Your Fall Gardening Checklist
Your Fall Gardening Checklist
By, Rob Sproule
There’s a saying in retail businesses that you “close to open.” Each evening before the team goes home, the floors are swept, coffee is prepped, and signs are put out for the day ahead. The next morning, the team can focus on the customers.
Your garden is closing for the year, and it’s twilight headed into a long night of winter. Take a few extra hours now and, in March and April when the melting snow reveals freshly composted beds and tulips popping out of the ground, you’ll thank yourself.
Here are a few things for your close-to-open Fall checklist.
Do you have an iris that looks like a donut? Or a bare spot along the fence where a tree should be? It’s surprising to many, but Fall is the best time to roll up the sleeves and play garden surgeon.
Fallen leaves bring dormant root systems, which is essentially your anaesthesia in that it reduces stress on the patient. When transplanting, prep the new hole first. Dig as large a root ball as possible to disturb as few roots as possible. Toss in a fistful of bonemeal and surround the root ball with loose, rich soil so the fibrous roots can dig in a bit before winter. Water it well enough to make it an ice-cube after freeze-up.
The same goes for planting trees. A hole twice the root ball’s diameter and loose soil backfilled in. Water well and voila, you’ve got a new spring tree!
Here are a few more planting tips for trees: https://www.salisburygreenhouse.com/fall-tree-planting/
Plant Fall Bulbs
Alberta gardens are like teenagers: they wake up late and grumble the whole time! In April and May, even as we’re dreaming of summer colour, our gardens are a bleak brown. That’s when tulips and other fall bulbs, which felt like a chore in October, become glorious.
Pick some sunny spots through your perennial beds. Plant in groups of 5-10; tulips aren’t meant to fly solo. Plant 2-34 inches down, pointy side up. Water and forget until they become the first vibrant smile of spring.
Want to dig deeper into Fall bulbs? Here’s the dirt: https://www.salisburygreenhouse.com/767/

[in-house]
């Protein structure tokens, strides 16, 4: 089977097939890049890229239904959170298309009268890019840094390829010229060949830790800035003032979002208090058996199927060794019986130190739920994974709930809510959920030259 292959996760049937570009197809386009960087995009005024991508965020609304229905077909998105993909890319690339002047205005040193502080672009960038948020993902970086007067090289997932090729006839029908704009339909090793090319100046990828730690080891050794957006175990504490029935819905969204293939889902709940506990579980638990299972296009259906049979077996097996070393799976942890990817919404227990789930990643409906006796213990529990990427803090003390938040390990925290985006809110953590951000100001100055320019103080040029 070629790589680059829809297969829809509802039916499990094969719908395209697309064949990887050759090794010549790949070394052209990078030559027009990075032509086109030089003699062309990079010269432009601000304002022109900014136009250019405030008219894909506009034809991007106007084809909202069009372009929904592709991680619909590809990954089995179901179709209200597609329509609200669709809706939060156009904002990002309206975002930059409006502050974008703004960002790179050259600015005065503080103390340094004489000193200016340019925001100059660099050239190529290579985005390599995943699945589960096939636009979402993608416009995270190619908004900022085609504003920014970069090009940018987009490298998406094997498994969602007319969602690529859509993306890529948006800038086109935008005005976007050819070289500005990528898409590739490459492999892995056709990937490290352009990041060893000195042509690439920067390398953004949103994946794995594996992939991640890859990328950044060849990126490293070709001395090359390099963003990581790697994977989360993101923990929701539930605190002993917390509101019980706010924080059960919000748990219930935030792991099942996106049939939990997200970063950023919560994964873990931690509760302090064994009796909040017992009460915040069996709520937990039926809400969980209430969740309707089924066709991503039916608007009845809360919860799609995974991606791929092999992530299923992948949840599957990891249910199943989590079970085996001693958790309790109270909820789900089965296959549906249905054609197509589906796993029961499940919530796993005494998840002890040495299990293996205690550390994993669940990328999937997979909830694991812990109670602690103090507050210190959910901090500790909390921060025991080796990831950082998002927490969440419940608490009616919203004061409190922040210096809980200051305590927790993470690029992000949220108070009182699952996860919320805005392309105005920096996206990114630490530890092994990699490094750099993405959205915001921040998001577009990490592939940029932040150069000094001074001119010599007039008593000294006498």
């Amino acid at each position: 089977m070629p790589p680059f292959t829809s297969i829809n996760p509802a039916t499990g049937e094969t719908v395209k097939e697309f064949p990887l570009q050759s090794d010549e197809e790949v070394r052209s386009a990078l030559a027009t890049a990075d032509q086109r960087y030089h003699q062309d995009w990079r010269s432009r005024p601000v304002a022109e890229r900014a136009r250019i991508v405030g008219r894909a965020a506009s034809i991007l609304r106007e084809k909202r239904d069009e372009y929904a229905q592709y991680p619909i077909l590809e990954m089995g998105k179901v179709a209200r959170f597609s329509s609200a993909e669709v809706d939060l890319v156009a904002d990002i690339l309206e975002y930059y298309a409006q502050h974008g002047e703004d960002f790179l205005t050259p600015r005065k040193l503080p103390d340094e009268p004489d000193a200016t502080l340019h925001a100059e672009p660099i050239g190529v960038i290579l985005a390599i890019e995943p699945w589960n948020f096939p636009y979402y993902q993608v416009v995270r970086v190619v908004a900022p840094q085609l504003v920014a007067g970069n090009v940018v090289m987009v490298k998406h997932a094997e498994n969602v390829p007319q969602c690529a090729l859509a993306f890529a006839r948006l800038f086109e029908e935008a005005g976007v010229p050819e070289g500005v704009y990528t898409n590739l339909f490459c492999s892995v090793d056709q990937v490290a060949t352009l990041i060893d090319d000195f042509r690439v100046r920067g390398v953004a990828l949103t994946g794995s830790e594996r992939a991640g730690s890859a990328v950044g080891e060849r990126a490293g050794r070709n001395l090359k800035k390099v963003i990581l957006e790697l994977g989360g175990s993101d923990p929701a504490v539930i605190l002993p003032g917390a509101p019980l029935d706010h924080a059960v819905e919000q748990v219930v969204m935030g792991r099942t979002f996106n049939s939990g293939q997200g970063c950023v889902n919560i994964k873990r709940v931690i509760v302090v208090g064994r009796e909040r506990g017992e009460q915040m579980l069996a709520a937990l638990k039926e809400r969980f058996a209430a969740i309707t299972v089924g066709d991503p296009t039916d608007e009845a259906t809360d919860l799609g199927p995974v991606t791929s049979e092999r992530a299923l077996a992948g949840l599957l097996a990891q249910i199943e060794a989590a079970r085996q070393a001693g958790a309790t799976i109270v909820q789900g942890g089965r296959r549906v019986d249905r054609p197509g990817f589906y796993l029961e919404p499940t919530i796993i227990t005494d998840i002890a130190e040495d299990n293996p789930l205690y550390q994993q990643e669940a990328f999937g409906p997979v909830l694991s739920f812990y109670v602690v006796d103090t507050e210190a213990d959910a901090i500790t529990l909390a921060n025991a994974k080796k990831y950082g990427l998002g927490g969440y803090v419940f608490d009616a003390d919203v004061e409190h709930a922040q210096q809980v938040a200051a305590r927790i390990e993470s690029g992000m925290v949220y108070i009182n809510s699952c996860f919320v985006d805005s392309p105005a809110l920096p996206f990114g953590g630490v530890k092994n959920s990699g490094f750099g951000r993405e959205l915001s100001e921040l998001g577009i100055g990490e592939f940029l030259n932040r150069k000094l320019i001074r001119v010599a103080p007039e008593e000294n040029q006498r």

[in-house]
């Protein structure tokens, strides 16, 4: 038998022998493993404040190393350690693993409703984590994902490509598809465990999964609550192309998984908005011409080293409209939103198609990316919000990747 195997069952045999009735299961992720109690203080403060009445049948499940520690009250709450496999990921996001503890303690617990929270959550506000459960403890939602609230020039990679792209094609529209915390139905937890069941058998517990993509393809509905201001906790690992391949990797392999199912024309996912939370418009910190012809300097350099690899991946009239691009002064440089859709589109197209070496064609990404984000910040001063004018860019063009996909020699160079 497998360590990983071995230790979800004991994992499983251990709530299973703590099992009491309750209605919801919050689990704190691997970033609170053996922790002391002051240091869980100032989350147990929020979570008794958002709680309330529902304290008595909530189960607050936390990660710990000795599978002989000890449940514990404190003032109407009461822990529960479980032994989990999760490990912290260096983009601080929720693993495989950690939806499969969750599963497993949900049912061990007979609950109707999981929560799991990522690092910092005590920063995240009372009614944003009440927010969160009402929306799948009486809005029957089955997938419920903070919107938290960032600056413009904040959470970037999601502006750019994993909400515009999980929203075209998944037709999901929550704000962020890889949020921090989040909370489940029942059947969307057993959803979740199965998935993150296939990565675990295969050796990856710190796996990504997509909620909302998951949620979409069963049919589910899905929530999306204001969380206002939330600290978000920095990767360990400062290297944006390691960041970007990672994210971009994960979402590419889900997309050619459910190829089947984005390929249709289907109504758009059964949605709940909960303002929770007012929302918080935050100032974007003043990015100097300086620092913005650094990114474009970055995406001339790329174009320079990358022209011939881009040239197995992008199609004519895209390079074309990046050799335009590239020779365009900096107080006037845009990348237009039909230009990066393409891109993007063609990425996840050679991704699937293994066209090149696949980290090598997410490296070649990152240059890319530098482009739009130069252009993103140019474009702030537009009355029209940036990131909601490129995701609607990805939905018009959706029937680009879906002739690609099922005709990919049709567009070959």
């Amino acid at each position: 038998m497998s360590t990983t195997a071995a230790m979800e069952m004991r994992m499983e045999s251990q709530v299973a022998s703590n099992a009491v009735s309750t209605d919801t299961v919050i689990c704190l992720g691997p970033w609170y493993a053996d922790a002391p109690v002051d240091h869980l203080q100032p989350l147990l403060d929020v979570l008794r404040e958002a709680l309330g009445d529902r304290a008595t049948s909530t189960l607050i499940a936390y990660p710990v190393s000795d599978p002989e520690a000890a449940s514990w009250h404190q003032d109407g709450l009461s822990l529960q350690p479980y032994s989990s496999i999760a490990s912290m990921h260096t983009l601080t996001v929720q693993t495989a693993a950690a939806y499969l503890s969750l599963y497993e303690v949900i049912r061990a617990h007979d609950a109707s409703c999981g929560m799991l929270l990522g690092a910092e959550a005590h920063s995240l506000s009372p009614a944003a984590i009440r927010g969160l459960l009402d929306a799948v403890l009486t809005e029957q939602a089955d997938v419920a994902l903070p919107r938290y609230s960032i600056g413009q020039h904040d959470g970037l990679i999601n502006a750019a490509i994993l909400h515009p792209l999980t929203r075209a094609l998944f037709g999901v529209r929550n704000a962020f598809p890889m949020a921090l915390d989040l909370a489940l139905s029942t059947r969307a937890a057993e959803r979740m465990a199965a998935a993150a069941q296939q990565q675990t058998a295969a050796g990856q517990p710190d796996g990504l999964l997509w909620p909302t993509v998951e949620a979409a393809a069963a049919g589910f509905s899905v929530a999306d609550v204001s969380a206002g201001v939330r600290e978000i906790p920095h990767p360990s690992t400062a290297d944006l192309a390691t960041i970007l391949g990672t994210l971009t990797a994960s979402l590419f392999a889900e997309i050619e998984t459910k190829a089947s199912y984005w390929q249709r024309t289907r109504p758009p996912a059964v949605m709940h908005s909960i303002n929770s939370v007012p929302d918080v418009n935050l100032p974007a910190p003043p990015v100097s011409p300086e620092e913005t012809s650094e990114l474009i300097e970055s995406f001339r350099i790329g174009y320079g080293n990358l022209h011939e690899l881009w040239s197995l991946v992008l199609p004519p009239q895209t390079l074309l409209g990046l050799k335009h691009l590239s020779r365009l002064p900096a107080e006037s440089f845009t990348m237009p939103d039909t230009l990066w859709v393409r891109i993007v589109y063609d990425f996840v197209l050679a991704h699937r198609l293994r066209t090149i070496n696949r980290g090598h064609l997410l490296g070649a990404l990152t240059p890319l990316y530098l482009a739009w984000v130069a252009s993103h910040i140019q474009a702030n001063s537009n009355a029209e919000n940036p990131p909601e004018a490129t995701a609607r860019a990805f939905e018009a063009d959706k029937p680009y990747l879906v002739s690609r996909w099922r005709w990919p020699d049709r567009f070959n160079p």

Make your Bed
Making your bed in the morning is a great habit to get into. It starts the day right and you know you’ll thank yourself when you crawl in that evening.
Your garden is the same. Come spring time, the only thing you will want to do is plant, so amend in the fall after harvest. Fork in nutrient rich compost or bagged manure to about 6 inches deep, especially in areas you’re planning to grow tomatoes, corn, squash, and other greedy nitrogen suckers.
Deal with your Pots
I have a dozen big ceramic pots around my yard and I move them as little as possible. You won’t need to drag your glazed ceramics into the garage if you follow key prepping tips.
Get all the old roots out. If you’ve planted annuals, most of the soil will come with them. The bottom half can be full of soil as long as it’s dry (that’s important).
Make sure it’s dry and the pot’s outside is free of dirt and mud. You can either wrap it with bubble wrap (making sure it’s well sealed), or leave it. The gamble with leaving it is that if a freak rain/ freeze happens you might get cracking. Honestly though, I haven’t wrapped my ceramics in 10 years and have had minimal (although some) cracking from water freezing.
Put the Rake Away
As easy as it is to “forget” to give the lawn that last mow, it’s vital that you do. Head into the winter with a shaggy lawn and, especially with a big snow year, you’re leaving mice, voles, and a variety of other varmints with a cozy under-the-snow love nest.
Unless you’re yard is inundated with large trees, you can put the rake away. I run right over the leaves with my mower and grass-cycle it. The leaves release natural nitrogen as they break down, as long as the mulched leaves aren’t so thick to cover the grass entirely.
Service your Mower
I often forget this one. Your lawnmower needs to be serviced and sharpened at least annually, but if you wait until spring it’s going to be a long wait! Take the time to sharpen it up, get some gas in the jerry can, and store it properly. When you go to fetch it for your first mow, it will be like finding a $20 in your pocket!